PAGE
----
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Meet A Student/Graduate

Ken Montgomery

Ken Montgomery

Why did you originally choose to attend WSC?
I grew up in San Francisco, and WSC was the "Reformed seminary down the coast." But more than the convenient location, I was impressed by the faculty I had a chance to meet during my college years. Dennis Johnson came to Covenant College (where I attended) and gave a presentation on educating men for the pastoral ministry. Dr. Johnson struck me then (and still does!) as a gracious and learned man with an uncommon blend of academic and pastoral expertise - surely the type of professor from whom I could learn much. He spoke about why it was important to learn the original languages in which Scripture was written, the necessity of having a sound grasp on systematic theology, and the crucial place of gospel preaching in the life of the church. While considering the vocation of the pastorate in a Reformed church, I knew that finding a seminary with these emphases would be essential to laying a solid foundation for future ministry.

During a summer break, I also had the opportunity to hear Michael Horton give a conference on his book A Better Way: Rediscovering the Drama of God-centered Worship. I really appreciated the way in which he brought together covenant theology and practical theology, especially in his discussion of the Word and Sacraments.

Lastly, I had a conversation with Scott Clark when visiting the WSC campus, and his reminder of the importance of attending a seminary with a solid Reformed Confessional identity was the "clincher" for me.

What were the most significant things that you learned/gained during your time at WSC?
One of the first things that I learned in the "Christian Mind" course was that both our doctrine and the theological method must be governed by the Word. This came particularly in the form of being introduced to Covenant Theology and its importance in our exegesis, theology, and even homiletics. The incredibly helpful distinctions I learned in my three years at WSC – e.g. law/gospel, archetypal/ectypal knowledge, two kingdoms, magisterial/ministerial authority, substance/administration, this age/age to come (all of which you will learn during the course of your time at WSC!) – all are integrally related to the covenant scheme unfolded in redemptive history and Word. So for instance, the fundamental Protestant Law/Gospel distinction (unfortunately obscured today by even well-intentioned folks in our circles) comes to most consistent expression when grounded in the categories of Covenant of Works and Covenant of Grace.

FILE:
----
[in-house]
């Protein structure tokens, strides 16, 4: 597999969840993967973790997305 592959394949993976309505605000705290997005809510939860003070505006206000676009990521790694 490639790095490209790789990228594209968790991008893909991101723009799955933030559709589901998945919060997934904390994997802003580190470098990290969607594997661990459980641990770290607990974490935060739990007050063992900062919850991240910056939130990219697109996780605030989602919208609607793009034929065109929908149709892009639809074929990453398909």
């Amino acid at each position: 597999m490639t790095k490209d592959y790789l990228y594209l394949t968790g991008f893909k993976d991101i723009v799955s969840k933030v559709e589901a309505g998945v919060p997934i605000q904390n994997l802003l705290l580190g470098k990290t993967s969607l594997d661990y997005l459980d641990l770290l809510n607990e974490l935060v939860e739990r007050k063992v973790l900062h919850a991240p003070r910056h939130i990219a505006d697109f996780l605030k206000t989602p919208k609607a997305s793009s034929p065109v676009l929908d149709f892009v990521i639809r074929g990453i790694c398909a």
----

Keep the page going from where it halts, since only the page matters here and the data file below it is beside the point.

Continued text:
Secondly, in training me to preach, WSC gave me significant tools to study, organize, and deliver a text from Scripture for the edification of God's people. But it did this without being formulaic. Dr. Hywel Jones also once answered the question "Are preachers born or made?" with the answer: "Neither; a preacher is reborn and remade." We are continually under pressure in our culture to think in purely pragmatic terms, but when it comes to ministry I know that the bottom line is not numerical, and that I must continually depend upon the Spirit who uses the appointed means to advance the kingdom for the glory of God.

Since graduating last year, I understand that you’ve completed a one-year internship. With that experience under your belt, what element of seminary have you come to especially value? Is there anything you wish you could have done differently during your time at WSC?
During my pastoral internship, I have been preaching through the gospel of Mark. As I continue to study the text, I keep coming back in my mind to the "Gospels and Acts" course with Dr. Baugh. He spoke at length about the doctrine of the Kingdom of God, and the definitions and categories he gave to us have proved invaluable for me as I deal with this dominant theme in Mark.

I have also found Hywel Jones' course "Pastoral Ministry Seminar" to be eminently helpful to me as I train for the ministry. His words of wisdom reflecting on the Pastoral Epistles have come back to me regularly as I seek to relate in godly ways to others in the church and the world about me.

What is one of your favorite memories of your time at WSC?
There are lots of fun memories, including the very intense ping-pong breaks between classes. I would say the morning devotions given by the professors are something that I still remember: it's great to go through a book of the Bible with such insightful preachers!

What are your future plans?
I hope to receive a pastoral call in the Orthodox Presbyterian Church, and serve Christ by ministering the Word and Sacraments to his church.  

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